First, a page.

Bill Bell, like Duncan Carmichael and Bill Evans, was located in Accra when he attended the First National Workshop on Beekeeping in Kumasi in January 1981 organised by the Technology Consultancy Centre (TCC) of the Kwame Nkrumah University of Science and Technology (KNUST). It was soon afterwards, however, that he joined his Ghanaian friend, Joe Allen, on adjacent farms at Mankessim in the Central Region, not far from the old colonial capital, Cape Coast. Here they had all the space they needed to introduce new agricultural activities including the establishment of commercial apiaries.
Bill Bell was an Englishman who had made his home in Ghana. When he first came into contact with the TCC he was living on the outskirts of Accra at Achimota, near the campus of the University of Ghana, Legon. Although he had a relatively large plot of land on which he had constructed a pond and started fish farming, Bill was looking for a much larger space on which to establish an integrated multi-function farm. Joe Allen had similar ambitions, and being a native of the Central Region he had acquired a large farm at Mankessim. No doubt he helped his friend obtain the land he also needed and the two farmers settled down to pioneer some agricultural innovations with shared knowledge and ideas.
The TCC had already become involved in fish farming and was establishing a pilot project in Lake Bosomtwe, Ashanti’s sacred lake, the site at which the great fetish priest, Komfo Anokye, is said to have drawn the golden stool down from heaven. The Centre was happy to draw upon Bill Bell’s experience with his project at Achimota and to keep in touch on fish farming as well as on beekeeping. It soon became apparent that successful commercial farming with the local tilapia fish required an inexpensive feed produced from locally available raw materials, and soon the research effort at KNUST turned to address this problem.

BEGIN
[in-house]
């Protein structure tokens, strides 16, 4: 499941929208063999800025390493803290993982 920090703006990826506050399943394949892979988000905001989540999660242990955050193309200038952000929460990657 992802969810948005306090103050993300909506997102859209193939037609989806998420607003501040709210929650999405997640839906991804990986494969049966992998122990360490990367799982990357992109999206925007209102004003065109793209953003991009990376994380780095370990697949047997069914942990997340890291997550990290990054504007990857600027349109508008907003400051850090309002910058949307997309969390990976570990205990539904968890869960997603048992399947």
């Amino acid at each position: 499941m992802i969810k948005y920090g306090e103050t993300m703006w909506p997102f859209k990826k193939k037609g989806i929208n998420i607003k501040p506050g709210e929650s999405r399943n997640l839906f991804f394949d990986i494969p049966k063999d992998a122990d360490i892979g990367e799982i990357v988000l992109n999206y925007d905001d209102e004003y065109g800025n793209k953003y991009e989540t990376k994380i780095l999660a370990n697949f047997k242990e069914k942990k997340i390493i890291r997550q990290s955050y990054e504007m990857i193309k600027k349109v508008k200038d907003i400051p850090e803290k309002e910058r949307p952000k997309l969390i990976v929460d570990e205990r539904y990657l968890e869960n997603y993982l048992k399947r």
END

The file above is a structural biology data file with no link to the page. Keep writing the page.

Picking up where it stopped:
Both Bill Bell and Joe Allen established commercial apiaries which like James Moxon’s Akuapem apiary introduced good quality locally-produced bottled honey to their local market. Bill Bell was one of the first commercial honey producers to announce that he had broken-even on his investment and he expressed his amusement when this was reported in the TCC’s Bee News publication under the heading ‘Bill Bell in the Black!’
A problem faced by both beekeepers and fish farmers was the theft of their product by unauthorised clandestine harvesters. In the case of robbing beehives, this amounted to traditional honey hunting using fire to drive away the bees and usually resulted in the destruction of hives as well as the bee colonies. There were even some instances of extensive and destructive fires resulting from this activity. Bill Bell once reported that he used to sit on his veranda overlooking his fish ponds and apiary in the valley before him, with a loaded rifle across his knees. His stated aim was to shoot any crocodile that left the river and threatened to invade his fish ponds. The word would soon have got around and it may be surmised that hive and pond robbers were deterrent by this stance.
The Central Region, although situated on the south coast between Accra and the port of Takoradi, is one of the least developed regions of Ghana. In the early 1980s it was in urgent need of commercial projects to provide employment and economic activity. In establishing their farms and apiaries at Mankessim, Bill Bell and Joe Allen made a valiant attempt to address the needs of this impoverished community, and provided an inspiring example of how beekeeping could bring benefits to needy communities in all parts of Ghana.